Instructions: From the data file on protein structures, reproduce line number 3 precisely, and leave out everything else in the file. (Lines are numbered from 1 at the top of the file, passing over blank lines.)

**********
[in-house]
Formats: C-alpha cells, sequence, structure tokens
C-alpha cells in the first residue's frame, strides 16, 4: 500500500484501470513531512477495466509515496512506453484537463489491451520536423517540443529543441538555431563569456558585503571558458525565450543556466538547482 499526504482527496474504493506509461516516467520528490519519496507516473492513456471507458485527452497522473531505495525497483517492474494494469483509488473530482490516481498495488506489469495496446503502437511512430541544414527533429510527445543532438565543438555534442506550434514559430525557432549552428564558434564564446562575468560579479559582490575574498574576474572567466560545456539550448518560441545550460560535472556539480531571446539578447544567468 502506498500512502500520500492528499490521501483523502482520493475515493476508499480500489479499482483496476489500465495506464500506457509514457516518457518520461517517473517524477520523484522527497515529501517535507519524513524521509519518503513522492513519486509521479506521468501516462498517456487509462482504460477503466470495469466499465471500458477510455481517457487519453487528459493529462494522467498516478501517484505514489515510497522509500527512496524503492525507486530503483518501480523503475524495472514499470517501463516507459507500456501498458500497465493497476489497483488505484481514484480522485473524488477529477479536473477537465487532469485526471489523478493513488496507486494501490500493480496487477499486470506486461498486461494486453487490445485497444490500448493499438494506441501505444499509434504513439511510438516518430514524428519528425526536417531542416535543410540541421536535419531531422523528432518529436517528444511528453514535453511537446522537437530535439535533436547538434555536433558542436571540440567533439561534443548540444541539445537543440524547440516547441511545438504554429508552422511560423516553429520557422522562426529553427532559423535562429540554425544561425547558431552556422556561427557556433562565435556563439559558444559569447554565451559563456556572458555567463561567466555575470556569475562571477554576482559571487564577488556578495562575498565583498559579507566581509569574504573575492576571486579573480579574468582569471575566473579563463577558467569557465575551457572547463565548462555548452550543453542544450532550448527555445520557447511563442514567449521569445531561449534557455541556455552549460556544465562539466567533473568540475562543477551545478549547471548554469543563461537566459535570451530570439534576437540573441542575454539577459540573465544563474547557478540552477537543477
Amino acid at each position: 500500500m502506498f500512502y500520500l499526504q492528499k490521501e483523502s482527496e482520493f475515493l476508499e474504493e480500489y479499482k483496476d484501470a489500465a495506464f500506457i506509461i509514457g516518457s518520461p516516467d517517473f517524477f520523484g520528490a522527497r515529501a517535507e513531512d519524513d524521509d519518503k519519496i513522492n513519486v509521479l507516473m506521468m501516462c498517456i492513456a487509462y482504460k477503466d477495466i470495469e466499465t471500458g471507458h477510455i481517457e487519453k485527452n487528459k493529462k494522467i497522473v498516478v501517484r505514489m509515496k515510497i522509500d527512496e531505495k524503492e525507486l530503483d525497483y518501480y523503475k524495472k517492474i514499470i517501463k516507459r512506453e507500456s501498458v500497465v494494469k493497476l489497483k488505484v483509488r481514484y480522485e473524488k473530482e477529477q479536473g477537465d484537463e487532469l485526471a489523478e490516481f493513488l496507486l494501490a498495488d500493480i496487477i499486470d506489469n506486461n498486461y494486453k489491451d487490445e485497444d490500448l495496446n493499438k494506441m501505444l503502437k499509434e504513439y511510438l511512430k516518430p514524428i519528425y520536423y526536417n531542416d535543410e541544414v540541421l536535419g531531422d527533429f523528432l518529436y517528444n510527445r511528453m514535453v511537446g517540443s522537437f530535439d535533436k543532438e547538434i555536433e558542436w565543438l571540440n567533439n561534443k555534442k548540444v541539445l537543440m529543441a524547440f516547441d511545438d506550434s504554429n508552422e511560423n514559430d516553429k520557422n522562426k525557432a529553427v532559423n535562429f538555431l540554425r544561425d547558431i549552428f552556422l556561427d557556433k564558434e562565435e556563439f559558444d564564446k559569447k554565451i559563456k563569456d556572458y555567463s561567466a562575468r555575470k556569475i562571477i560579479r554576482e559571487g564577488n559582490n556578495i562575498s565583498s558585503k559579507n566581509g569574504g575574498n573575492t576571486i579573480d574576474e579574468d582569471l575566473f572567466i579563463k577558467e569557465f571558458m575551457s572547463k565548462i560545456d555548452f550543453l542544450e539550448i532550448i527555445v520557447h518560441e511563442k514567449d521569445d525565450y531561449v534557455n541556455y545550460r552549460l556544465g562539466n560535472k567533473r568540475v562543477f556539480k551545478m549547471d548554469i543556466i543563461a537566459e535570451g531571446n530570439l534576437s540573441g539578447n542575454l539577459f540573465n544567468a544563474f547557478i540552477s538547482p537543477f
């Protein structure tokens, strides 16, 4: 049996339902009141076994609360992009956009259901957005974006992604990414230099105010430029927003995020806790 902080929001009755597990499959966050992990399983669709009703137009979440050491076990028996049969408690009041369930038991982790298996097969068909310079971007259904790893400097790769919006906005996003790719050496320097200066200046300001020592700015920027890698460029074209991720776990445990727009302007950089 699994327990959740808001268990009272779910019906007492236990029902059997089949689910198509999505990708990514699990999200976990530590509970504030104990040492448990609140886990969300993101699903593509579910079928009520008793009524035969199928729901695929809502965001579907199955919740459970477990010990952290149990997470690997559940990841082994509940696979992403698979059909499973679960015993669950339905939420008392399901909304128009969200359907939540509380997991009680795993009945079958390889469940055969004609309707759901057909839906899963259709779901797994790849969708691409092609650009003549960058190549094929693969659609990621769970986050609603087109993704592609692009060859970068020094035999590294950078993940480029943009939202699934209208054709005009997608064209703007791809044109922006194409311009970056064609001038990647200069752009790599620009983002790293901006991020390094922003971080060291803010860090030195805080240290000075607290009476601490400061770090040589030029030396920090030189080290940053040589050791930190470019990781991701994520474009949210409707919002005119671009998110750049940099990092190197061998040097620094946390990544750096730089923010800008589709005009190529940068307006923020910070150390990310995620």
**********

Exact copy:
C-alpha cells in the first residue's frame, strides 16, 4: 500500500484501470513531512477495466509515496512506453484537463489491451520536423517540443529543441538555431563569456558585503571558458525565450543556466538547482 499526504482527496474504493506509461516516467520528490519519496507516473492513456471507458485527452497522473531505495525497483517492474494494469483509488473530482490516481498495488506489469495496446503502437511512430541544414527533429510527445543532438565543438555534442506550434514559430525557432549552428564558434564564446562575468560579479559582490575574498574576474572567466560545456539550448518560441545550460560535472556539480531571446539578447544567468 502506498500512502500520500492528499490521501483523502482520493475515493476508499480500489479499482483496476489500465495506464500506457509514457516518457518520461517517473517524477520523484522527497515529501517535507519524513524521509519518503513522492513519486509521479506521468501516462498517456487509462482504460477503466470495469466499465471500458477510455481517457487519453487528459493529462494522467498516478501517484505514489515510497522509500527512496524503492525507486530503483518501480523503475524495472514499470517501463516507459507500456501498458500497465493497476489497483488505484481514484480522485473524488477529477479536473477537465487532469485526471489523478493513488496507486494501490500493480496487477499486470506486461498486461494486453487490445485497444490500448493499438494506441501505444499509434504513439511510438516518430514524428519528425526536417531542416535543410540541421536535419531531422523528432518529436517528444511528453514535453511537446522537437530535439535533436547538434555536433558542436571540440567533439561534443548540444541539445537543440524547440516547441511545438504554429508552422511560423516553429520557422522562426529553427532559423535562429540554425544561425547558431552556422556561427557556433562565435556563439559558444559569447554565451559563456556572458555567463561567466555575470556569475562571477554576482559571487564577488556578495562575498565583498559579507566581509569574504573575492576571486579573480579574468582569471575566473579563463577558467569557465575551457572547463565548462555548452550543453542544450532550448527555445520557447511563442514567449521569445531561449534557455541556455552549460556544465562539466567533473568540475562543477551545478549547471548554469543563461537566459535570451530570439534576437540573441542575454539577459540573465544563474547557478540552477537543477